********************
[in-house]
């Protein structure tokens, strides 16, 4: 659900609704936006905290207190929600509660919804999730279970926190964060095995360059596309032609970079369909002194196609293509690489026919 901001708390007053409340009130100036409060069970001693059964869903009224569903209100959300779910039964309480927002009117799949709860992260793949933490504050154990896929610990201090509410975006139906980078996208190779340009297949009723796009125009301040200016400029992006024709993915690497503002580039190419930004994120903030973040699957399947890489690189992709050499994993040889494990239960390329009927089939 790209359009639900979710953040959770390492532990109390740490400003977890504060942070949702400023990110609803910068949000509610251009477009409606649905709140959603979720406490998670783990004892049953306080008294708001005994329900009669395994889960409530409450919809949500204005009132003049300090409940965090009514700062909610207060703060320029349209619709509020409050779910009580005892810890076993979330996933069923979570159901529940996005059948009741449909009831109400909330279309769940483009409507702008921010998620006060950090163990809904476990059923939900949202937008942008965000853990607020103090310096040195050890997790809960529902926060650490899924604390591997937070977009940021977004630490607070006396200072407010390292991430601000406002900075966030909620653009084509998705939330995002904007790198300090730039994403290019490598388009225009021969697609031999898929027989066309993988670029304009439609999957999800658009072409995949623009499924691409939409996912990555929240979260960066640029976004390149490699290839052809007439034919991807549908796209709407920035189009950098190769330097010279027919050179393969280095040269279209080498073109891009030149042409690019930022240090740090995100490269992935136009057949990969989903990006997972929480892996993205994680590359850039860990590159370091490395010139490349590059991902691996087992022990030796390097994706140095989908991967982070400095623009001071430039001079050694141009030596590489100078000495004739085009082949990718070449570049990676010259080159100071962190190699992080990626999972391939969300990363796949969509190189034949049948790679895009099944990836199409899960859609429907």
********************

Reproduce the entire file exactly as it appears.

[in-house]
């Protein structure tokens, strides 16, 4: 659900609704936006905290207190929600509660919804999730279970926190964060095995360059596309032609970079369909002194196609293509690489026919 901001708390007053409340009130100036409060069970001693059964869903009224569903209100959300779910039964309480927002009117799949709860992260793949933490504050154990896929610990201090509410975006139906980078996208190779340009297949009723796009125009301040200016400029992006024709993915690497503002580039190419930004994120903030973040699957399947890489690189992709050499994993040889494990239960390329009927089939 790209359009639900979710953040959770390492532990109390740490400003977890504060942070949702400023990110609803910068949000509610251009477009409606649905709140959603979720406490998670783990004892049953306080008294708001005994329900009669395994889960409530409450919809949500204005009132003049300090409940965090009514700062909610207060703060320029349209619709509020409050779910009580005892810890076993979330996933069923979570159901529940996005059948009741449909009831109400909330279309769940483009409507702008921010998620006060950090163990809904476990059923939900949202937008942008965000853990607020103090310096040195050890997790809960529902926060650490899924604390591997937070977009940021977004630490607070006396200072407010390292991430601000406002900075966030909620653009084509998705939330995002904007790198300090730039994403290019490598388009225009021969697609031999898929027989066309993988670029304009439609999957999800658009072409995949623009499924691409939409996912990555929240979260960066640029976004390149490699290839052809007439034919991807549908796209709407920035189009950098190769330097010279027919050179393969280095040269279209080498073109891009030149042409690019930022240090740090995100490269992935136009057949990969989903990006997972929480892996993205994680590359850039860990590159370091490395010139490349590059991902691996087992022990030796390097994706140095989908991967982070400095623009001071430039001079050694141009030596590489100078000495004739085009082949990718070449570049990676010259080159100071962190190699992080990626999972391939969300990363796949969509190189034949049948790679895009099944990836199409899960859609429907």